Baby Monitors

by Guest
Posted August 4 2010 02:45pm


Baby monitors allow parents and caregivers to watch or listen to a sleeping child when in another room. For some parents, the ability to watch or hear their child at all times is comforting; for others, non-stop monitoring of a child may be cumbersome, agitating, or anxiety producing.
Baby monitors come in two basic types: audio and video. Video monitors use a small stationary camera to transmit images and sound to a TV-like monitor in another room. Audio monitors operate on a selected radio frequency to transmit sound only.
Monitors should not be used to leave a playing child alone. Baby monitors are not medical devices. They should not be used in place of prescribed heart or breathing monitors to detect conditions such as sleep apnea. Nor should they be relied on to prevent Sudden Infant Death Syndrome (SIDS), the cause of which is still unknown.
Choosing a safe baby monitor:

  • Monitors come with many features at different prices, but the choice between listening and watching will be your first choice.
  • Choose a monitor that allows you to change frequencies to reduce interference. 
  • Choose a monitor with an appropriate signal range for your home. 
  • Consider your home and lifestyle; some monitors offer two receivers instead of one, others come with clip-on attachments for belts, some are water-resistant for monitoring while showering or bathing, some feature an intercom or finder detection. 
  • Decide how often your child will be monitored. Monitors are not must-have baby equipment, especially if you live in a small house or apartment. 
  • Check the return policy. Monitors are often not available for testing in stores, and the model may have to be returned for a variety of reasons.

Baby monitor safety:

  • Do reduce interference by changing the operating frequency band of the monitor if it interferes with similar items such as cordless phones.
  • Don’t expect the monitor to be free of static. 
  • Don’t place a monitor close to a similar device such as a cordless phone, which can create static. 
  • Don’t use a monitor to keep tabs on your baby when awake. The only time to use the monitor is when your baby is asleep.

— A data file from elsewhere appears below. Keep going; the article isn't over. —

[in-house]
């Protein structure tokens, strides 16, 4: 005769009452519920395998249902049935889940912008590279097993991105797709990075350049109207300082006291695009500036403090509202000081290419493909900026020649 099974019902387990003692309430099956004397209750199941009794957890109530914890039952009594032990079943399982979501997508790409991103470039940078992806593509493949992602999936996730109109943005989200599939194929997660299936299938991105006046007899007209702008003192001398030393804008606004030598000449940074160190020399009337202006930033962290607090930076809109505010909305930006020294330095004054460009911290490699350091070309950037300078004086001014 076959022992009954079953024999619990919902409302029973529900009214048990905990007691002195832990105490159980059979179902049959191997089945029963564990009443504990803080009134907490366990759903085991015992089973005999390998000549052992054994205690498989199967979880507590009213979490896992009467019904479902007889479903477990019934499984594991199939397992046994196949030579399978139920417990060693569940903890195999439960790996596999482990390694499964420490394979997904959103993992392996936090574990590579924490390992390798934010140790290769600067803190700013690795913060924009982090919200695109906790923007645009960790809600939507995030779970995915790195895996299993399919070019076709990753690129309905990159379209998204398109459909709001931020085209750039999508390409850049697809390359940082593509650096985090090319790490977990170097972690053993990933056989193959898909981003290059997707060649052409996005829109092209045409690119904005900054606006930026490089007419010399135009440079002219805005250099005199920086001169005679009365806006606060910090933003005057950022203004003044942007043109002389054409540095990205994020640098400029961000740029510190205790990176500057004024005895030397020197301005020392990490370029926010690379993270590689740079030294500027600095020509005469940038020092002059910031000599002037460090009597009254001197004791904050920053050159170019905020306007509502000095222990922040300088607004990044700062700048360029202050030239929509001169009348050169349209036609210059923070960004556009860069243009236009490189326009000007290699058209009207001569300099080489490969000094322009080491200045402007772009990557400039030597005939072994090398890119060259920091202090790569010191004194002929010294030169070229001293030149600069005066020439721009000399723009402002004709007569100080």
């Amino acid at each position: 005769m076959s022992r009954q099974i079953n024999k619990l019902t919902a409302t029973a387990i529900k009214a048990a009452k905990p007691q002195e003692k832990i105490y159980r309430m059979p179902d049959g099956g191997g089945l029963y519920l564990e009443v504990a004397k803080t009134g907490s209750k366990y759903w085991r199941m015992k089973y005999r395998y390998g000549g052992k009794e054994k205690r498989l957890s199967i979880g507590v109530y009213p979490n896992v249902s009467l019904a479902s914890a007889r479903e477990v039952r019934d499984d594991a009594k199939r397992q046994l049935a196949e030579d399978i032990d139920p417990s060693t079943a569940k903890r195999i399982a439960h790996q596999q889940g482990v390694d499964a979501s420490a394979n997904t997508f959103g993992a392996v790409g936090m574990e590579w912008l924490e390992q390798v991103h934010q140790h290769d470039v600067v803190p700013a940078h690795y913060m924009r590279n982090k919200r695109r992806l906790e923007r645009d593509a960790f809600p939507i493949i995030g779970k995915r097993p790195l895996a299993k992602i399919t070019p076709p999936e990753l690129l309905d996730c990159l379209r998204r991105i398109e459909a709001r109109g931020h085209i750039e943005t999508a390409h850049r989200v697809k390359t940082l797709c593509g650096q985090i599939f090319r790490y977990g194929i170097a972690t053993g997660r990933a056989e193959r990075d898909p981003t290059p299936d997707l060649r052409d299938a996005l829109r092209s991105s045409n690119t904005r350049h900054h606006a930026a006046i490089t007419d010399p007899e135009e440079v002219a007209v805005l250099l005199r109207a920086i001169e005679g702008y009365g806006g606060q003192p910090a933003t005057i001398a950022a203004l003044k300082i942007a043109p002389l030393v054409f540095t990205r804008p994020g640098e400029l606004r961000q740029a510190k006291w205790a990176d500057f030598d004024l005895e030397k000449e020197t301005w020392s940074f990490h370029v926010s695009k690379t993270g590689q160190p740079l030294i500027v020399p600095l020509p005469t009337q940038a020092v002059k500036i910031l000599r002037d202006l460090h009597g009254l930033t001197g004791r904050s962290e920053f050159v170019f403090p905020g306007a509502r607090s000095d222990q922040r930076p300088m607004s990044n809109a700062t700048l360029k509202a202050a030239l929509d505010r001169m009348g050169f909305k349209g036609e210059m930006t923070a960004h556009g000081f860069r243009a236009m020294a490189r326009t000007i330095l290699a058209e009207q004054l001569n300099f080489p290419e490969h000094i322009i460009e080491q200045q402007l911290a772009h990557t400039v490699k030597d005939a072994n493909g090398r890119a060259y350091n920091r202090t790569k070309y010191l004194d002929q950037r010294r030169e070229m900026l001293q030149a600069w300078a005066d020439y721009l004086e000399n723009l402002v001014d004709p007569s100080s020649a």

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Toy Boxes and Chests

by Guest
Posted August 4 2010 03:06pm


Toy boxes and chests are a convenient way of keeping bedrooms and play rooms tidy, but they present several hazards to children. Children have been hurt when lids have fallen on young fingers, heads and necks. Some children have also suffocated after being trapped inside.
Children have been known to climb inside toy boxes and chests and close the lids on themselves or other children. Therefore, ALL toy boxes and chests must have holes to prevent child suffocation. If a box or chest does not have holes, drill them yourself. If a box or chest is an antique or heirloom, and you do not wish to add holes, do not use it. Remove it from any area to which your child has access.  

Choosing a safe toy box or chest:

  • Choose a toy box or chest that has a lightweight lid.
  • Choose a toy box or chest that has a spring-loaded hinge that will hold the lid in any position. 
  • Choose a toy box or chest with holes in the side or front, so that a child trapped inside can still breathe. 
  • Don’t place older toy boxes or chests in a child’s play area without checking for safety features. Remove any box or chest that does not have a hinge mechanism or does not have breathing holes.

Toy box and chest safety:

  • Drill holes in the top or sides of a toy box or chest to prevent suffocation of a trapped child.
  • Inspect the toy box or chest regularly to make sure the hinges are secure and well-maintained.
  • Remove the lid of the toy box or chest if it does not have a spring-loaded hinge. 
  • Test the lid of a toy box or chest to make sure it can be opened from the inside.